It’s been a great few years for documentaries, and 2020 was no exception. Each of these films, released last year and available to watch at home, shine a light on the world we currently live in, from our electoral politics, to the American prison system, all the way to government corruption at the highest levels.
Directed by Garrett Bradley
Director Garret Bradley met Sibil Fox Richardson while working on another film, and originally intended to make a short documentary about Richardson’s story. However, when Bradley received over 100 hours of home videos from Richardson, documenting the day-to-day lives of herself and her six young sons, Bradley knew there was a larger story to tell.
What followed is Time, the story of Richardson’s 20-year fight to have her husband released from a 60-year prison sentence for armed robbery, all while raising their six sons in Louisiana. Time is a film about patience and injustice, illustrating the frustrating flaws in the American prison system. Richardson is a true force of nature, and the film’s central message is a galvanizing plea for prison reform, and a beautiful portrait of how time can move so slowly, and then all at once.
Available to stream on Amazon Prime.
Directed by Amanda McBaine & Jesse Moss
Gen Z took a front seat in the election this year, trolling out of touch politicians and bringing their collective voice to the political process, something that a group raised by the internet was more than ready for. In Boys State, Gen Z takes the spotlight in a different political process. This documentary follows the weeklong Texas Boys State, where over 1,000 teens from across the state come together to create a faux-government, adopting party platforms and campaigning for office, culminating in the big prize of winning governor.
Boys State serves as an accurate – at times depressingly so – microcosm of American politics. The filmmakers follow a handful of boys who represent the political spectrum, progressives to blood-red conservatives, some filled with optimism for the political process, others cynical and calculating in their drive for power. The actions of these 17-year-olds say more about the state of our country’s electoral politics that any cable news pundit could. At times uplifting, at other times horrifying, this documentary is as thrilling as any blockbuster.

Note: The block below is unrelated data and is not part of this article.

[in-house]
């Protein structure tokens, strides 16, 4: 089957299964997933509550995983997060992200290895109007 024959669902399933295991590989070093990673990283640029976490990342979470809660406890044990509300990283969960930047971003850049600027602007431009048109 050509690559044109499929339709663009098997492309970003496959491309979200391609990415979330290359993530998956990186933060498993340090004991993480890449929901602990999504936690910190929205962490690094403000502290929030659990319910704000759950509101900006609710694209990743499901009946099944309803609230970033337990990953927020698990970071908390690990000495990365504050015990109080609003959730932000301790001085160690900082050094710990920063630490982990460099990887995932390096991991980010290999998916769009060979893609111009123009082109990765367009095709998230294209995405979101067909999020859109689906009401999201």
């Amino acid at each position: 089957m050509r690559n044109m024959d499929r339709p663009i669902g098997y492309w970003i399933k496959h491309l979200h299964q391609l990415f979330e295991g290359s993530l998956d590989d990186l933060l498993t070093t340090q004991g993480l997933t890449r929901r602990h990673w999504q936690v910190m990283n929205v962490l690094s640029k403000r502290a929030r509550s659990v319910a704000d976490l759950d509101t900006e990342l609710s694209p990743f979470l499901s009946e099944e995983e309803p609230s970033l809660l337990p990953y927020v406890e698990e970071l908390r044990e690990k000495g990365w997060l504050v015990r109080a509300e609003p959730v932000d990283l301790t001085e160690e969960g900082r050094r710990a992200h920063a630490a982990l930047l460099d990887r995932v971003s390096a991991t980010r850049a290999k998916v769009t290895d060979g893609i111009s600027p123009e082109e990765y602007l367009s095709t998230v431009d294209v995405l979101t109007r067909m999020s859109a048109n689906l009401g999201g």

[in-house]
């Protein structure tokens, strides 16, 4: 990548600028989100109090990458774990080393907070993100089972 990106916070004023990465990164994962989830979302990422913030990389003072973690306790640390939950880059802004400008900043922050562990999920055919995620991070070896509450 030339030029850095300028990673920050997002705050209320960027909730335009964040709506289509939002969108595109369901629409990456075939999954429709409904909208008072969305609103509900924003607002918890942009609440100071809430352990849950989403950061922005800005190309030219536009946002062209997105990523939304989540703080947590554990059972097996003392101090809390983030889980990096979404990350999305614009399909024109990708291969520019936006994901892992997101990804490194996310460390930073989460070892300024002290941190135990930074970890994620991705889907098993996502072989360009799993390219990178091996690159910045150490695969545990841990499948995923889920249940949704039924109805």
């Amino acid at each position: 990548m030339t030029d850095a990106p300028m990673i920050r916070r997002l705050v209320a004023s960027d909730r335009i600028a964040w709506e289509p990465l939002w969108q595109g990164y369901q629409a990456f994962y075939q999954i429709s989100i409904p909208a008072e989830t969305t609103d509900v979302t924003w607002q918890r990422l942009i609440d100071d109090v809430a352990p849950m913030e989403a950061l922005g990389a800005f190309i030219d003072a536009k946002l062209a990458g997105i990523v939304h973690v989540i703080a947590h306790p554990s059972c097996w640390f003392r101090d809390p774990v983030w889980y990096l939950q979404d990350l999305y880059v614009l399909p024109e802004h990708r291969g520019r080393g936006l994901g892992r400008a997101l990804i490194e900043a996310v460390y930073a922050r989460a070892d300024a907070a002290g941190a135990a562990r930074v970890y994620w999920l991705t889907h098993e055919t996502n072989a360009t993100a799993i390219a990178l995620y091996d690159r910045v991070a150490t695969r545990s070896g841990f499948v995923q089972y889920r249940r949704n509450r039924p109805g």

Available to stream on Apple TV+.
Directed by Alexander Nanau
Where Boys State shows how resilient political idealism can be, Collective arrives to expose the dark underbelly of the political machine.
On October 30, 2015, a fire broke out at the Collectiv night club in Bucharest, Romania, killing 26 people and injuring over 180. In the months following the fire, an additional 38 victims died in hospitals, largely due to negligence and improper care. The ensuing public outcry and mass protests led to the resignation of the ruling government party, and installation of new leaders.
Collective follows a team of journalists investigating widespread corruption, stretching far beyond the fire that set them in motion. At times utterly depressing, especially as the scope and scale of the rot begins to set in, it is ultimately an enthralling portrait of how journalism should function in a free society, protecting the most vulnerable from the powerful.
Available to rent through Apple, Amazon, and Vudu.
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